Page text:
Bench Memos

Law & the Courts

Sixth Circuit Ruling on ‘Fundamental Right to a Basic Minimum Education’

In a divided ruling yesterday in Gary B. v. Whitmer, a Sixth Circuit panel held that the Constitution “provides a fundamental right to a basic minimum education,” which it said means an education “that plausibly provides access to literacy.” Judge Eric L. Clay (a Clinton appointee) wrote the 61-page majority opinion, which Judge Jane Branstetter Stranch (an Obama appointee) joined. Judge Eric E. Murphy (a recent Trump appointee) wrote a 24-page dissent.

I think that Murphy’s excellent dissent has by far the better of the argument. In particular, I find the majority opinion to be highly adventuresome and recklessly nebulous.

I will outline here the basic arguments in the competing opinions and offer some comments of my own. There is a lot of back and forth between the opinions, and I won’t be able to capture it all, so I encourage interested readers to read the opinions themselves.

1. Background: Plaintiffs in the case are students at several of Detroit’s worst-performing public schools. Complaining of the abysmal conditions in their schools, they sued Michigan state officials on three theories: (a) that the poor education they are receiving violates their rights under the Equal Protection Clause; (b) that the restriction on their liberty imposed by compulsory-attendance laws can’t be justified by the inferior education they are receiving; and (c) that there is a substantive due-process fundamental right to a basic minimum education. The district court dismissed their complaint.

The big divide between the majority and the dissent is on this third theory of a fundamental right under substantive due process, and I will focus my attention on it. (The majority and the dissent agree, for different reasons, that the district court was correct in dismissing the claims based on the first two theories, and the majority invites the plaintiffs to recast and revive their claims on remand.)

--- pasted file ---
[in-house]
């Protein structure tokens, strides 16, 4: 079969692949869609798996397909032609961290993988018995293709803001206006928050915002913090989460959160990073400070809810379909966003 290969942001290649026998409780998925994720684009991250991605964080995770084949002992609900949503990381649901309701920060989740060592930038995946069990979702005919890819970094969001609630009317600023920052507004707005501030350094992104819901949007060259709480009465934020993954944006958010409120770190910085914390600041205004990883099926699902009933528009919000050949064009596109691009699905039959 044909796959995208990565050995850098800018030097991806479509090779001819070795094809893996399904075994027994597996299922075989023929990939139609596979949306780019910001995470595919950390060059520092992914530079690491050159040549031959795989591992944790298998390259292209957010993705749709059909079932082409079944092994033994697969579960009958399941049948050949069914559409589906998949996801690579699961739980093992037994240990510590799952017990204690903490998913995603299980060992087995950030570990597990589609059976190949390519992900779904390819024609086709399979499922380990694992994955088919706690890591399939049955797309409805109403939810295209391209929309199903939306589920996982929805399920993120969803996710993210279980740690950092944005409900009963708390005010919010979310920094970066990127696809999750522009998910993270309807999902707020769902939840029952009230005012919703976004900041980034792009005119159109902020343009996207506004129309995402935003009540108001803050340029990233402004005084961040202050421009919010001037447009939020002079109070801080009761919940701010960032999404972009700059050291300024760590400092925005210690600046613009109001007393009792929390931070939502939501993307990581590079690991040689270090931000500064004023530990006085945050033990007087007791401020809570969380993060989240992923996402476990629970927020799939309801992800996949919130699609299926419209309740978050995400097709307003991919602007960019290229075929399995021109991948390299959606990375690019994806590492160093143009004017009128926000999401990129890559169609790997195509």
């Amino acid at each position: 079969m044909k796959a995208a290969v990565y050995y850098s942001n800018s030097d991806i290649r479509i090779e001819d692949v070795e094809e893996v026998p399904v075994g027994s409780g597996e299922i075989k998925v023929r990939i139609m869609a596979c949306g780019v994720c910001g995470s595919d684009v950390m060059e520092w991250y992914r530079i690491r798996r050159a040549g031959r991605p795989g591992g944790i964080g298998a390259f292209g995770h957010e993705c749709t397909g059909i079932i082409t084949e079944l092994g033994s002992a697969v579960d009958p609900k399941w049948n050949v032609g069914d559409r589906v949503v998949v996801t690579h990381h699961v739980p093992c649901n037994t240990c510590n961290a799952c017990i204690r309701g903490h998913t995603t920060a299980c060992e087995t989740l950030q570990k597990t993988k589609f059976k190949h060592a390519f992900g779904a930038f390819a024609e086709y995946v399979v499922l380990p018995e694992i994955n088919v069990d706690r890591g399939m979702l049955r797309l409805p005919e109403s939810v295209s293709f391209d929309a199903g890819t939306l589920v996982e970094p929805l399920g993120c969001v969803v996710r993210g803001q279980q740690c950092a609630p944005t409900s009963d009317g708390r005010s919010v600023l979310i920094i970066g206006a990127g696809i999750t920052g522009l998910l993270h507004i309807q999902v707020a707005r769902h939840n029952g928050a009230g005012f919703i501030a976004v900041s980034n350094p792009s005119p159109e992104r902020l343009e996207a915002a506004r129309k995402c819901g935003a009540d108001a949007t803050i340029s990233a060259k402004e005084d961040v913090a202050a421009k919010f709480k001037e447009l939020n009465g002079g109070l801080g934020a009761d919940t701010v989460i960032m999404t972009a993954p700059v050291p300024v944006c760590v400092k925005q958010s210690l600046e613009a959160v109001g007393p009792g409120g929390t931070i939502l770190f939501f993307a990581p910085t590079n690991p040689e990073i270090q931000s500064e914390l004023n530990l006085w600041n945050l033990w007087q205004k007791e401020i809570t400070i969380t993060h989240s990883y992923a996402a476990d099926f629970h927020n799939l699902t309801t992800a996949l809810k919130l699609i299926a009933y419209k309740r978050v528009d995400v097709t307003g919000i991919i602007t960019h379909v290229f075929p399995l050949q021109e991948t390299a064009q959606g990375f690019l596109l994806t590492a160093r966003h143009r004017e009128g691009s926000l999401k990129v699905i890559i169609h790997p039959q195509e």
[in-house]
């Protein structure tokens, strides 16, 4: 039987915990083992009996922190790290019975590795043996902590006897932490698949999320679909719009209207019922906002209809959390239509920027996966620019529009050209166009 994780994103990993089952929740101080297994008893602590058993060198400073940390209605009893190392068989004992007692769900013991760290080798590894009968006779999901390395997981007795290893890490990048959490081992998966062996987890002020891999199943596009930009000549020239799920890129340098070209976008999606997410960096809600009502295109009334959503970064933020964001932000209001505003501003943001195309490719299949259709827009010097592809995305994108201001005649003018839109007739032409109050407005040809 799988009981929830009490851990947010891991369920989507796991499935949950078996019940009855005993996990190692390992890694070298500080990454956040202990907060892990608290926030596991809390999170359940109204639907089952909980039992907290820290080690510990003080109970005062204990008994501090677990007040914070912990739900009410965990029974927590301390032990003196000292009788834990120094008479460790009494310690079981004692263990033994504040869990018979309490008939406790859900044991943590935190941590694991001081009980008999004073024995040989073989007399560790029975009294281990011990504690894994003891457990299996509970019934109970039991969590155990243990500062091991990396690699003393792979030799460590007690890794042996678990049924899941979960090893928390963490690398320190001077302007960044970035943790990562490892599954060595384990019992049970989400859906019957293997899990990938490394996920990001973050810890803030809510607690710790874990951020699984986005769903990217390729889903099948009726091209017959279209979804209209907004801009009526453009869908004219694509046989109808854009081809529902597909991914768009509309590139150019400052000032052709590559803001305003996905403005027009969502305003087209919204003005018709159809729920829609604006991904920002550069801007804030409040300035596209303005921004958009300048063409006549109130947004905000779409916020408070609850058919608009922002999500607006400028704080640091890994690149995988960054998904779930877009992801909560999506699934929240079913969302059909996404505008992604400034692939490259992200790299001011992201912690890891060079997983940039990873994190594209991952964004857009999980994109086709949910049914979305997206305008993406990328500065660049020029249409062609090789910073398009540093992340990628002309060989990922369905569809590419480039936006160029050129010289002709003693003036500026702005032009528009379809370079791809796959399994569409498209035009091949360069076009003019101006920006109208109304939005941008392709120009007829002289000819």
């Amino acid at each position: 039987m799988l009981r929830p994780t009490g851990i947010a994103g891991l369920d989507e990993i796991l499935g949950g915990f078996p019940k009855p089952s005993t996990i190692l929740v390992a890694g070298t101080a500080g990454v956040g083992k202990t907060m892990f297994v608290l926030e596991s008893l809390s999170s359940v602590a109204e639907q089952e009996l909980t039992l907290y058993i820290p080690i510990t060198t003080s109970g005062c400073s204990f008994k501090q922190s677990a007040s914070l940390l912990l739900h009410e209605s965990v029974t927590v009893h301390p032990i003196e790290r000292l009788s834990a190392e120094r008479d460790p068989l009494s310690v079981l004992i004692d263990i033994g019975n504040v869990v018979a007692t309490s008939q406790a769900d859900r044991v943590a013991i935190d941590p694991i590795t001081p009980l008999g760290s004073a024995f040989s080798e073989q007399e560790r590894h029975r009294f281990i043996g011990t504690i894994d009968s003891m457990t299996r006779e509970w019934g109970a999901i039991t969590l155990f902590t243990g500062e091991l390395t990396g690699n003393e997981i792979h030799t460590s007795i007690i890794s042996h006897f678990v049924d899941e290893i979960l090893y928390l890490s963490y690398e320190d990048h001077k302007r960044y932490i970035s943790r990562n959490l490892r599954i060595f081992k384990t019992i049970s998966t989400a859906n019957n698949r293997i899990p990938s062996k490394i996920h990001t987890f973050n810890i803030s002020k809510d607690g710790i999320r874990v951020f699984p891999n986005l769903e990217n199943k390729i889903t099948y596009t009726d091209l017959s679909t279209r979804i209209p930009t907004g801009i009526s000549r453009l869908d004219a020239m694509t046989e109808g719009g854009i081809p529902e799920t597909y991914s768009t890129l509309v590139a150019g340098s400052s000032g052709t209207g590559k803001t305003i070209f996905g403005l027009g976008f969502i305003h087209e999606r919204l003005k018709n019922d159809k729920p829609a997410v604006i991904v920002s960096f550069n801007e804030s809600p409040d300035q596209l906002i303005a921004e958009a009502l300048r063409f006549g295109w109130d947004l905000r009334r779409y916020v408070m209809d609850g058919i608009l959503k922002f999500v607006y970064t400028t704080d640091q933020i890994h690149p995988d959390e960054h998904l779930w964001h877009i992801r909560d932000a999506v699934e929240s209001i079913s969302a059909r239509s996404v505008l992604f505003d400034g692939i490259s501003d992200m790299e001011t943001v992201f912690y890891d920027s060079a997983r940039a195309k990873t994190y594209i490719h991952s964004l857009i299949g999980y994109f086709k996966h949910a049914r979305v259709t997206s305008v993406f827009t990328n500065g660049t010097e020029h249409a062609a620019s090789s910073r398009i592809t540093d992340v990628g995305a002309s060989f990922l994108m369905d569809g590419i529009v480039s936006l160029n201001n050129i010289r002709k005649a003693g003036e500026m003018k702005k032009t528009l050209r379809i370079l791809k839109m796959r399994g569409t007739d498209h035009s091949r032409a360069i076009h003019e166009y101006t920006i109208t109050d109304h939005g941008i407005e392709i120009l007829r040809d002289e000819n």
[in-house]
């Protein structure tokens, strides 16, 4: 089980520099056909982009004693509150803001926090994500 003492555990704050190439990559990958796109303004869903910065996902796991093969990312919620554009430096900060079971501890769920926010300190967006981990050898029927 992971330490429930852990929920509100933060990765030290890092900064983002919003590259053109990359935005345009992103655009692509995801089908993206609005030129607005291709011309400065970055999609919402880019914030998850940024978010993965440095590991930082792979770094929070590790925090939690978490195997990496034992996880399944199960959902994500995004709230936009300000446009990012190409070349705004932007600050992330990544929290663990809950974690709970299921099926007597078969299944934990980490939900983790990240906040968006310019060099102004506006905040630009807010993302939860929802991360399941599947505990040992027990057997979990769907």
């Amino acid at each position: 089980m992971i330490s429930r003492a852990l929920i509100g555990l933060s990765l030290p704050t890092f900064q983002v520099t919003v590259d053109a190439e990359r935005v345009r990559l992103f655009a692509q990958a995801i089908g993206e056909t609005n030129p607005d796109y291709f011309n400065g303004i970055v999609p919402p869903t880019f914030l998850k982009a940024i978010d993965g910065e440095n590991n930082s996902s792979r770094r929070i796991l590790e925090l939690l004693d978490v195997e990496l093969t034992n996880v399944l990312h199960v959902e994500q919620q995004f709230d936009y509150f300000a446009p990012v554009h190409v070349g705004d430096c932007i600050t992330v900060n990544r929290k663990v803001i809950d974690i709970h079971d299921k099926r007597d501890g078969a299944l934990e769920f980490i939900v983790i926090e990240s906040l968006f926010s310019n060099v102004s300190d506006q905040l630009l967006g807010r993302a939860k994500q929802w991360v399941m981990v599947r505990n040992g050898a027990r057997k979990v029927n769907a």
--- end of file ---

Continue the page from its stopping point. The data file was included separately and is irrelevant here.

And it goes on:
2. Here’s a high-level summary of the majority’s argument (pp. 33-61) that “a basic minimum education—meaning one that plausibly provides access to literacy—is a fundamental right” guaranteed by substantive due process:

The Supreme Court has developed a “two-prong analysis” for determining whether an asserted right is fundamental: Is the right deeply rooted in our nation’s history and tradition? If not, is it implicit in the concept of ordered liberty, such that neither liberty nor justice would exist without it? (Pp. 33-36.)

Although the Court has found that there is no broad, general right to state-provided education, it has left open whether a “minimally adequate education” is a fundamental right. (Pp. 36-41.)

A basis minimum education, “meaning one that plausibly provides access to literacy,” is a fundamental right. First, there is a longstanding practice of free state-sponsored schools, which were ubiquitous when the 14th Amendment was adopted. Race-based restrictions on education have been used to subjugate African Americans and other people of color. Education has held paramount importance in American history and tradition. (Pp. 41-46.)

Second, basic literacy education is essential to the exercise of other fundamental rights and is thus implicit in the concept of ordered liberty. Effectively every interaction between a citizen and the government—voting, taxes, the legal system, jury duty—depends on literacy. Education has historically been viewed as a great equalizer. (Pp. 42, 47-51.)

The arguments for deferring to the political processes are weak. The lack of literacy of which plaintiffs complain is exactly what prevents them from obtaining a basic minimal education through the normal political process. (Pp. 51-52.)

It’s not the case that substantive due process provides only “negative” rights (that is, rights against government deprivation or denial). It can also provide “positive, affirmative rights,” such as the right to counsel in criminal cases and the right to marry. (Pp. 52-56.)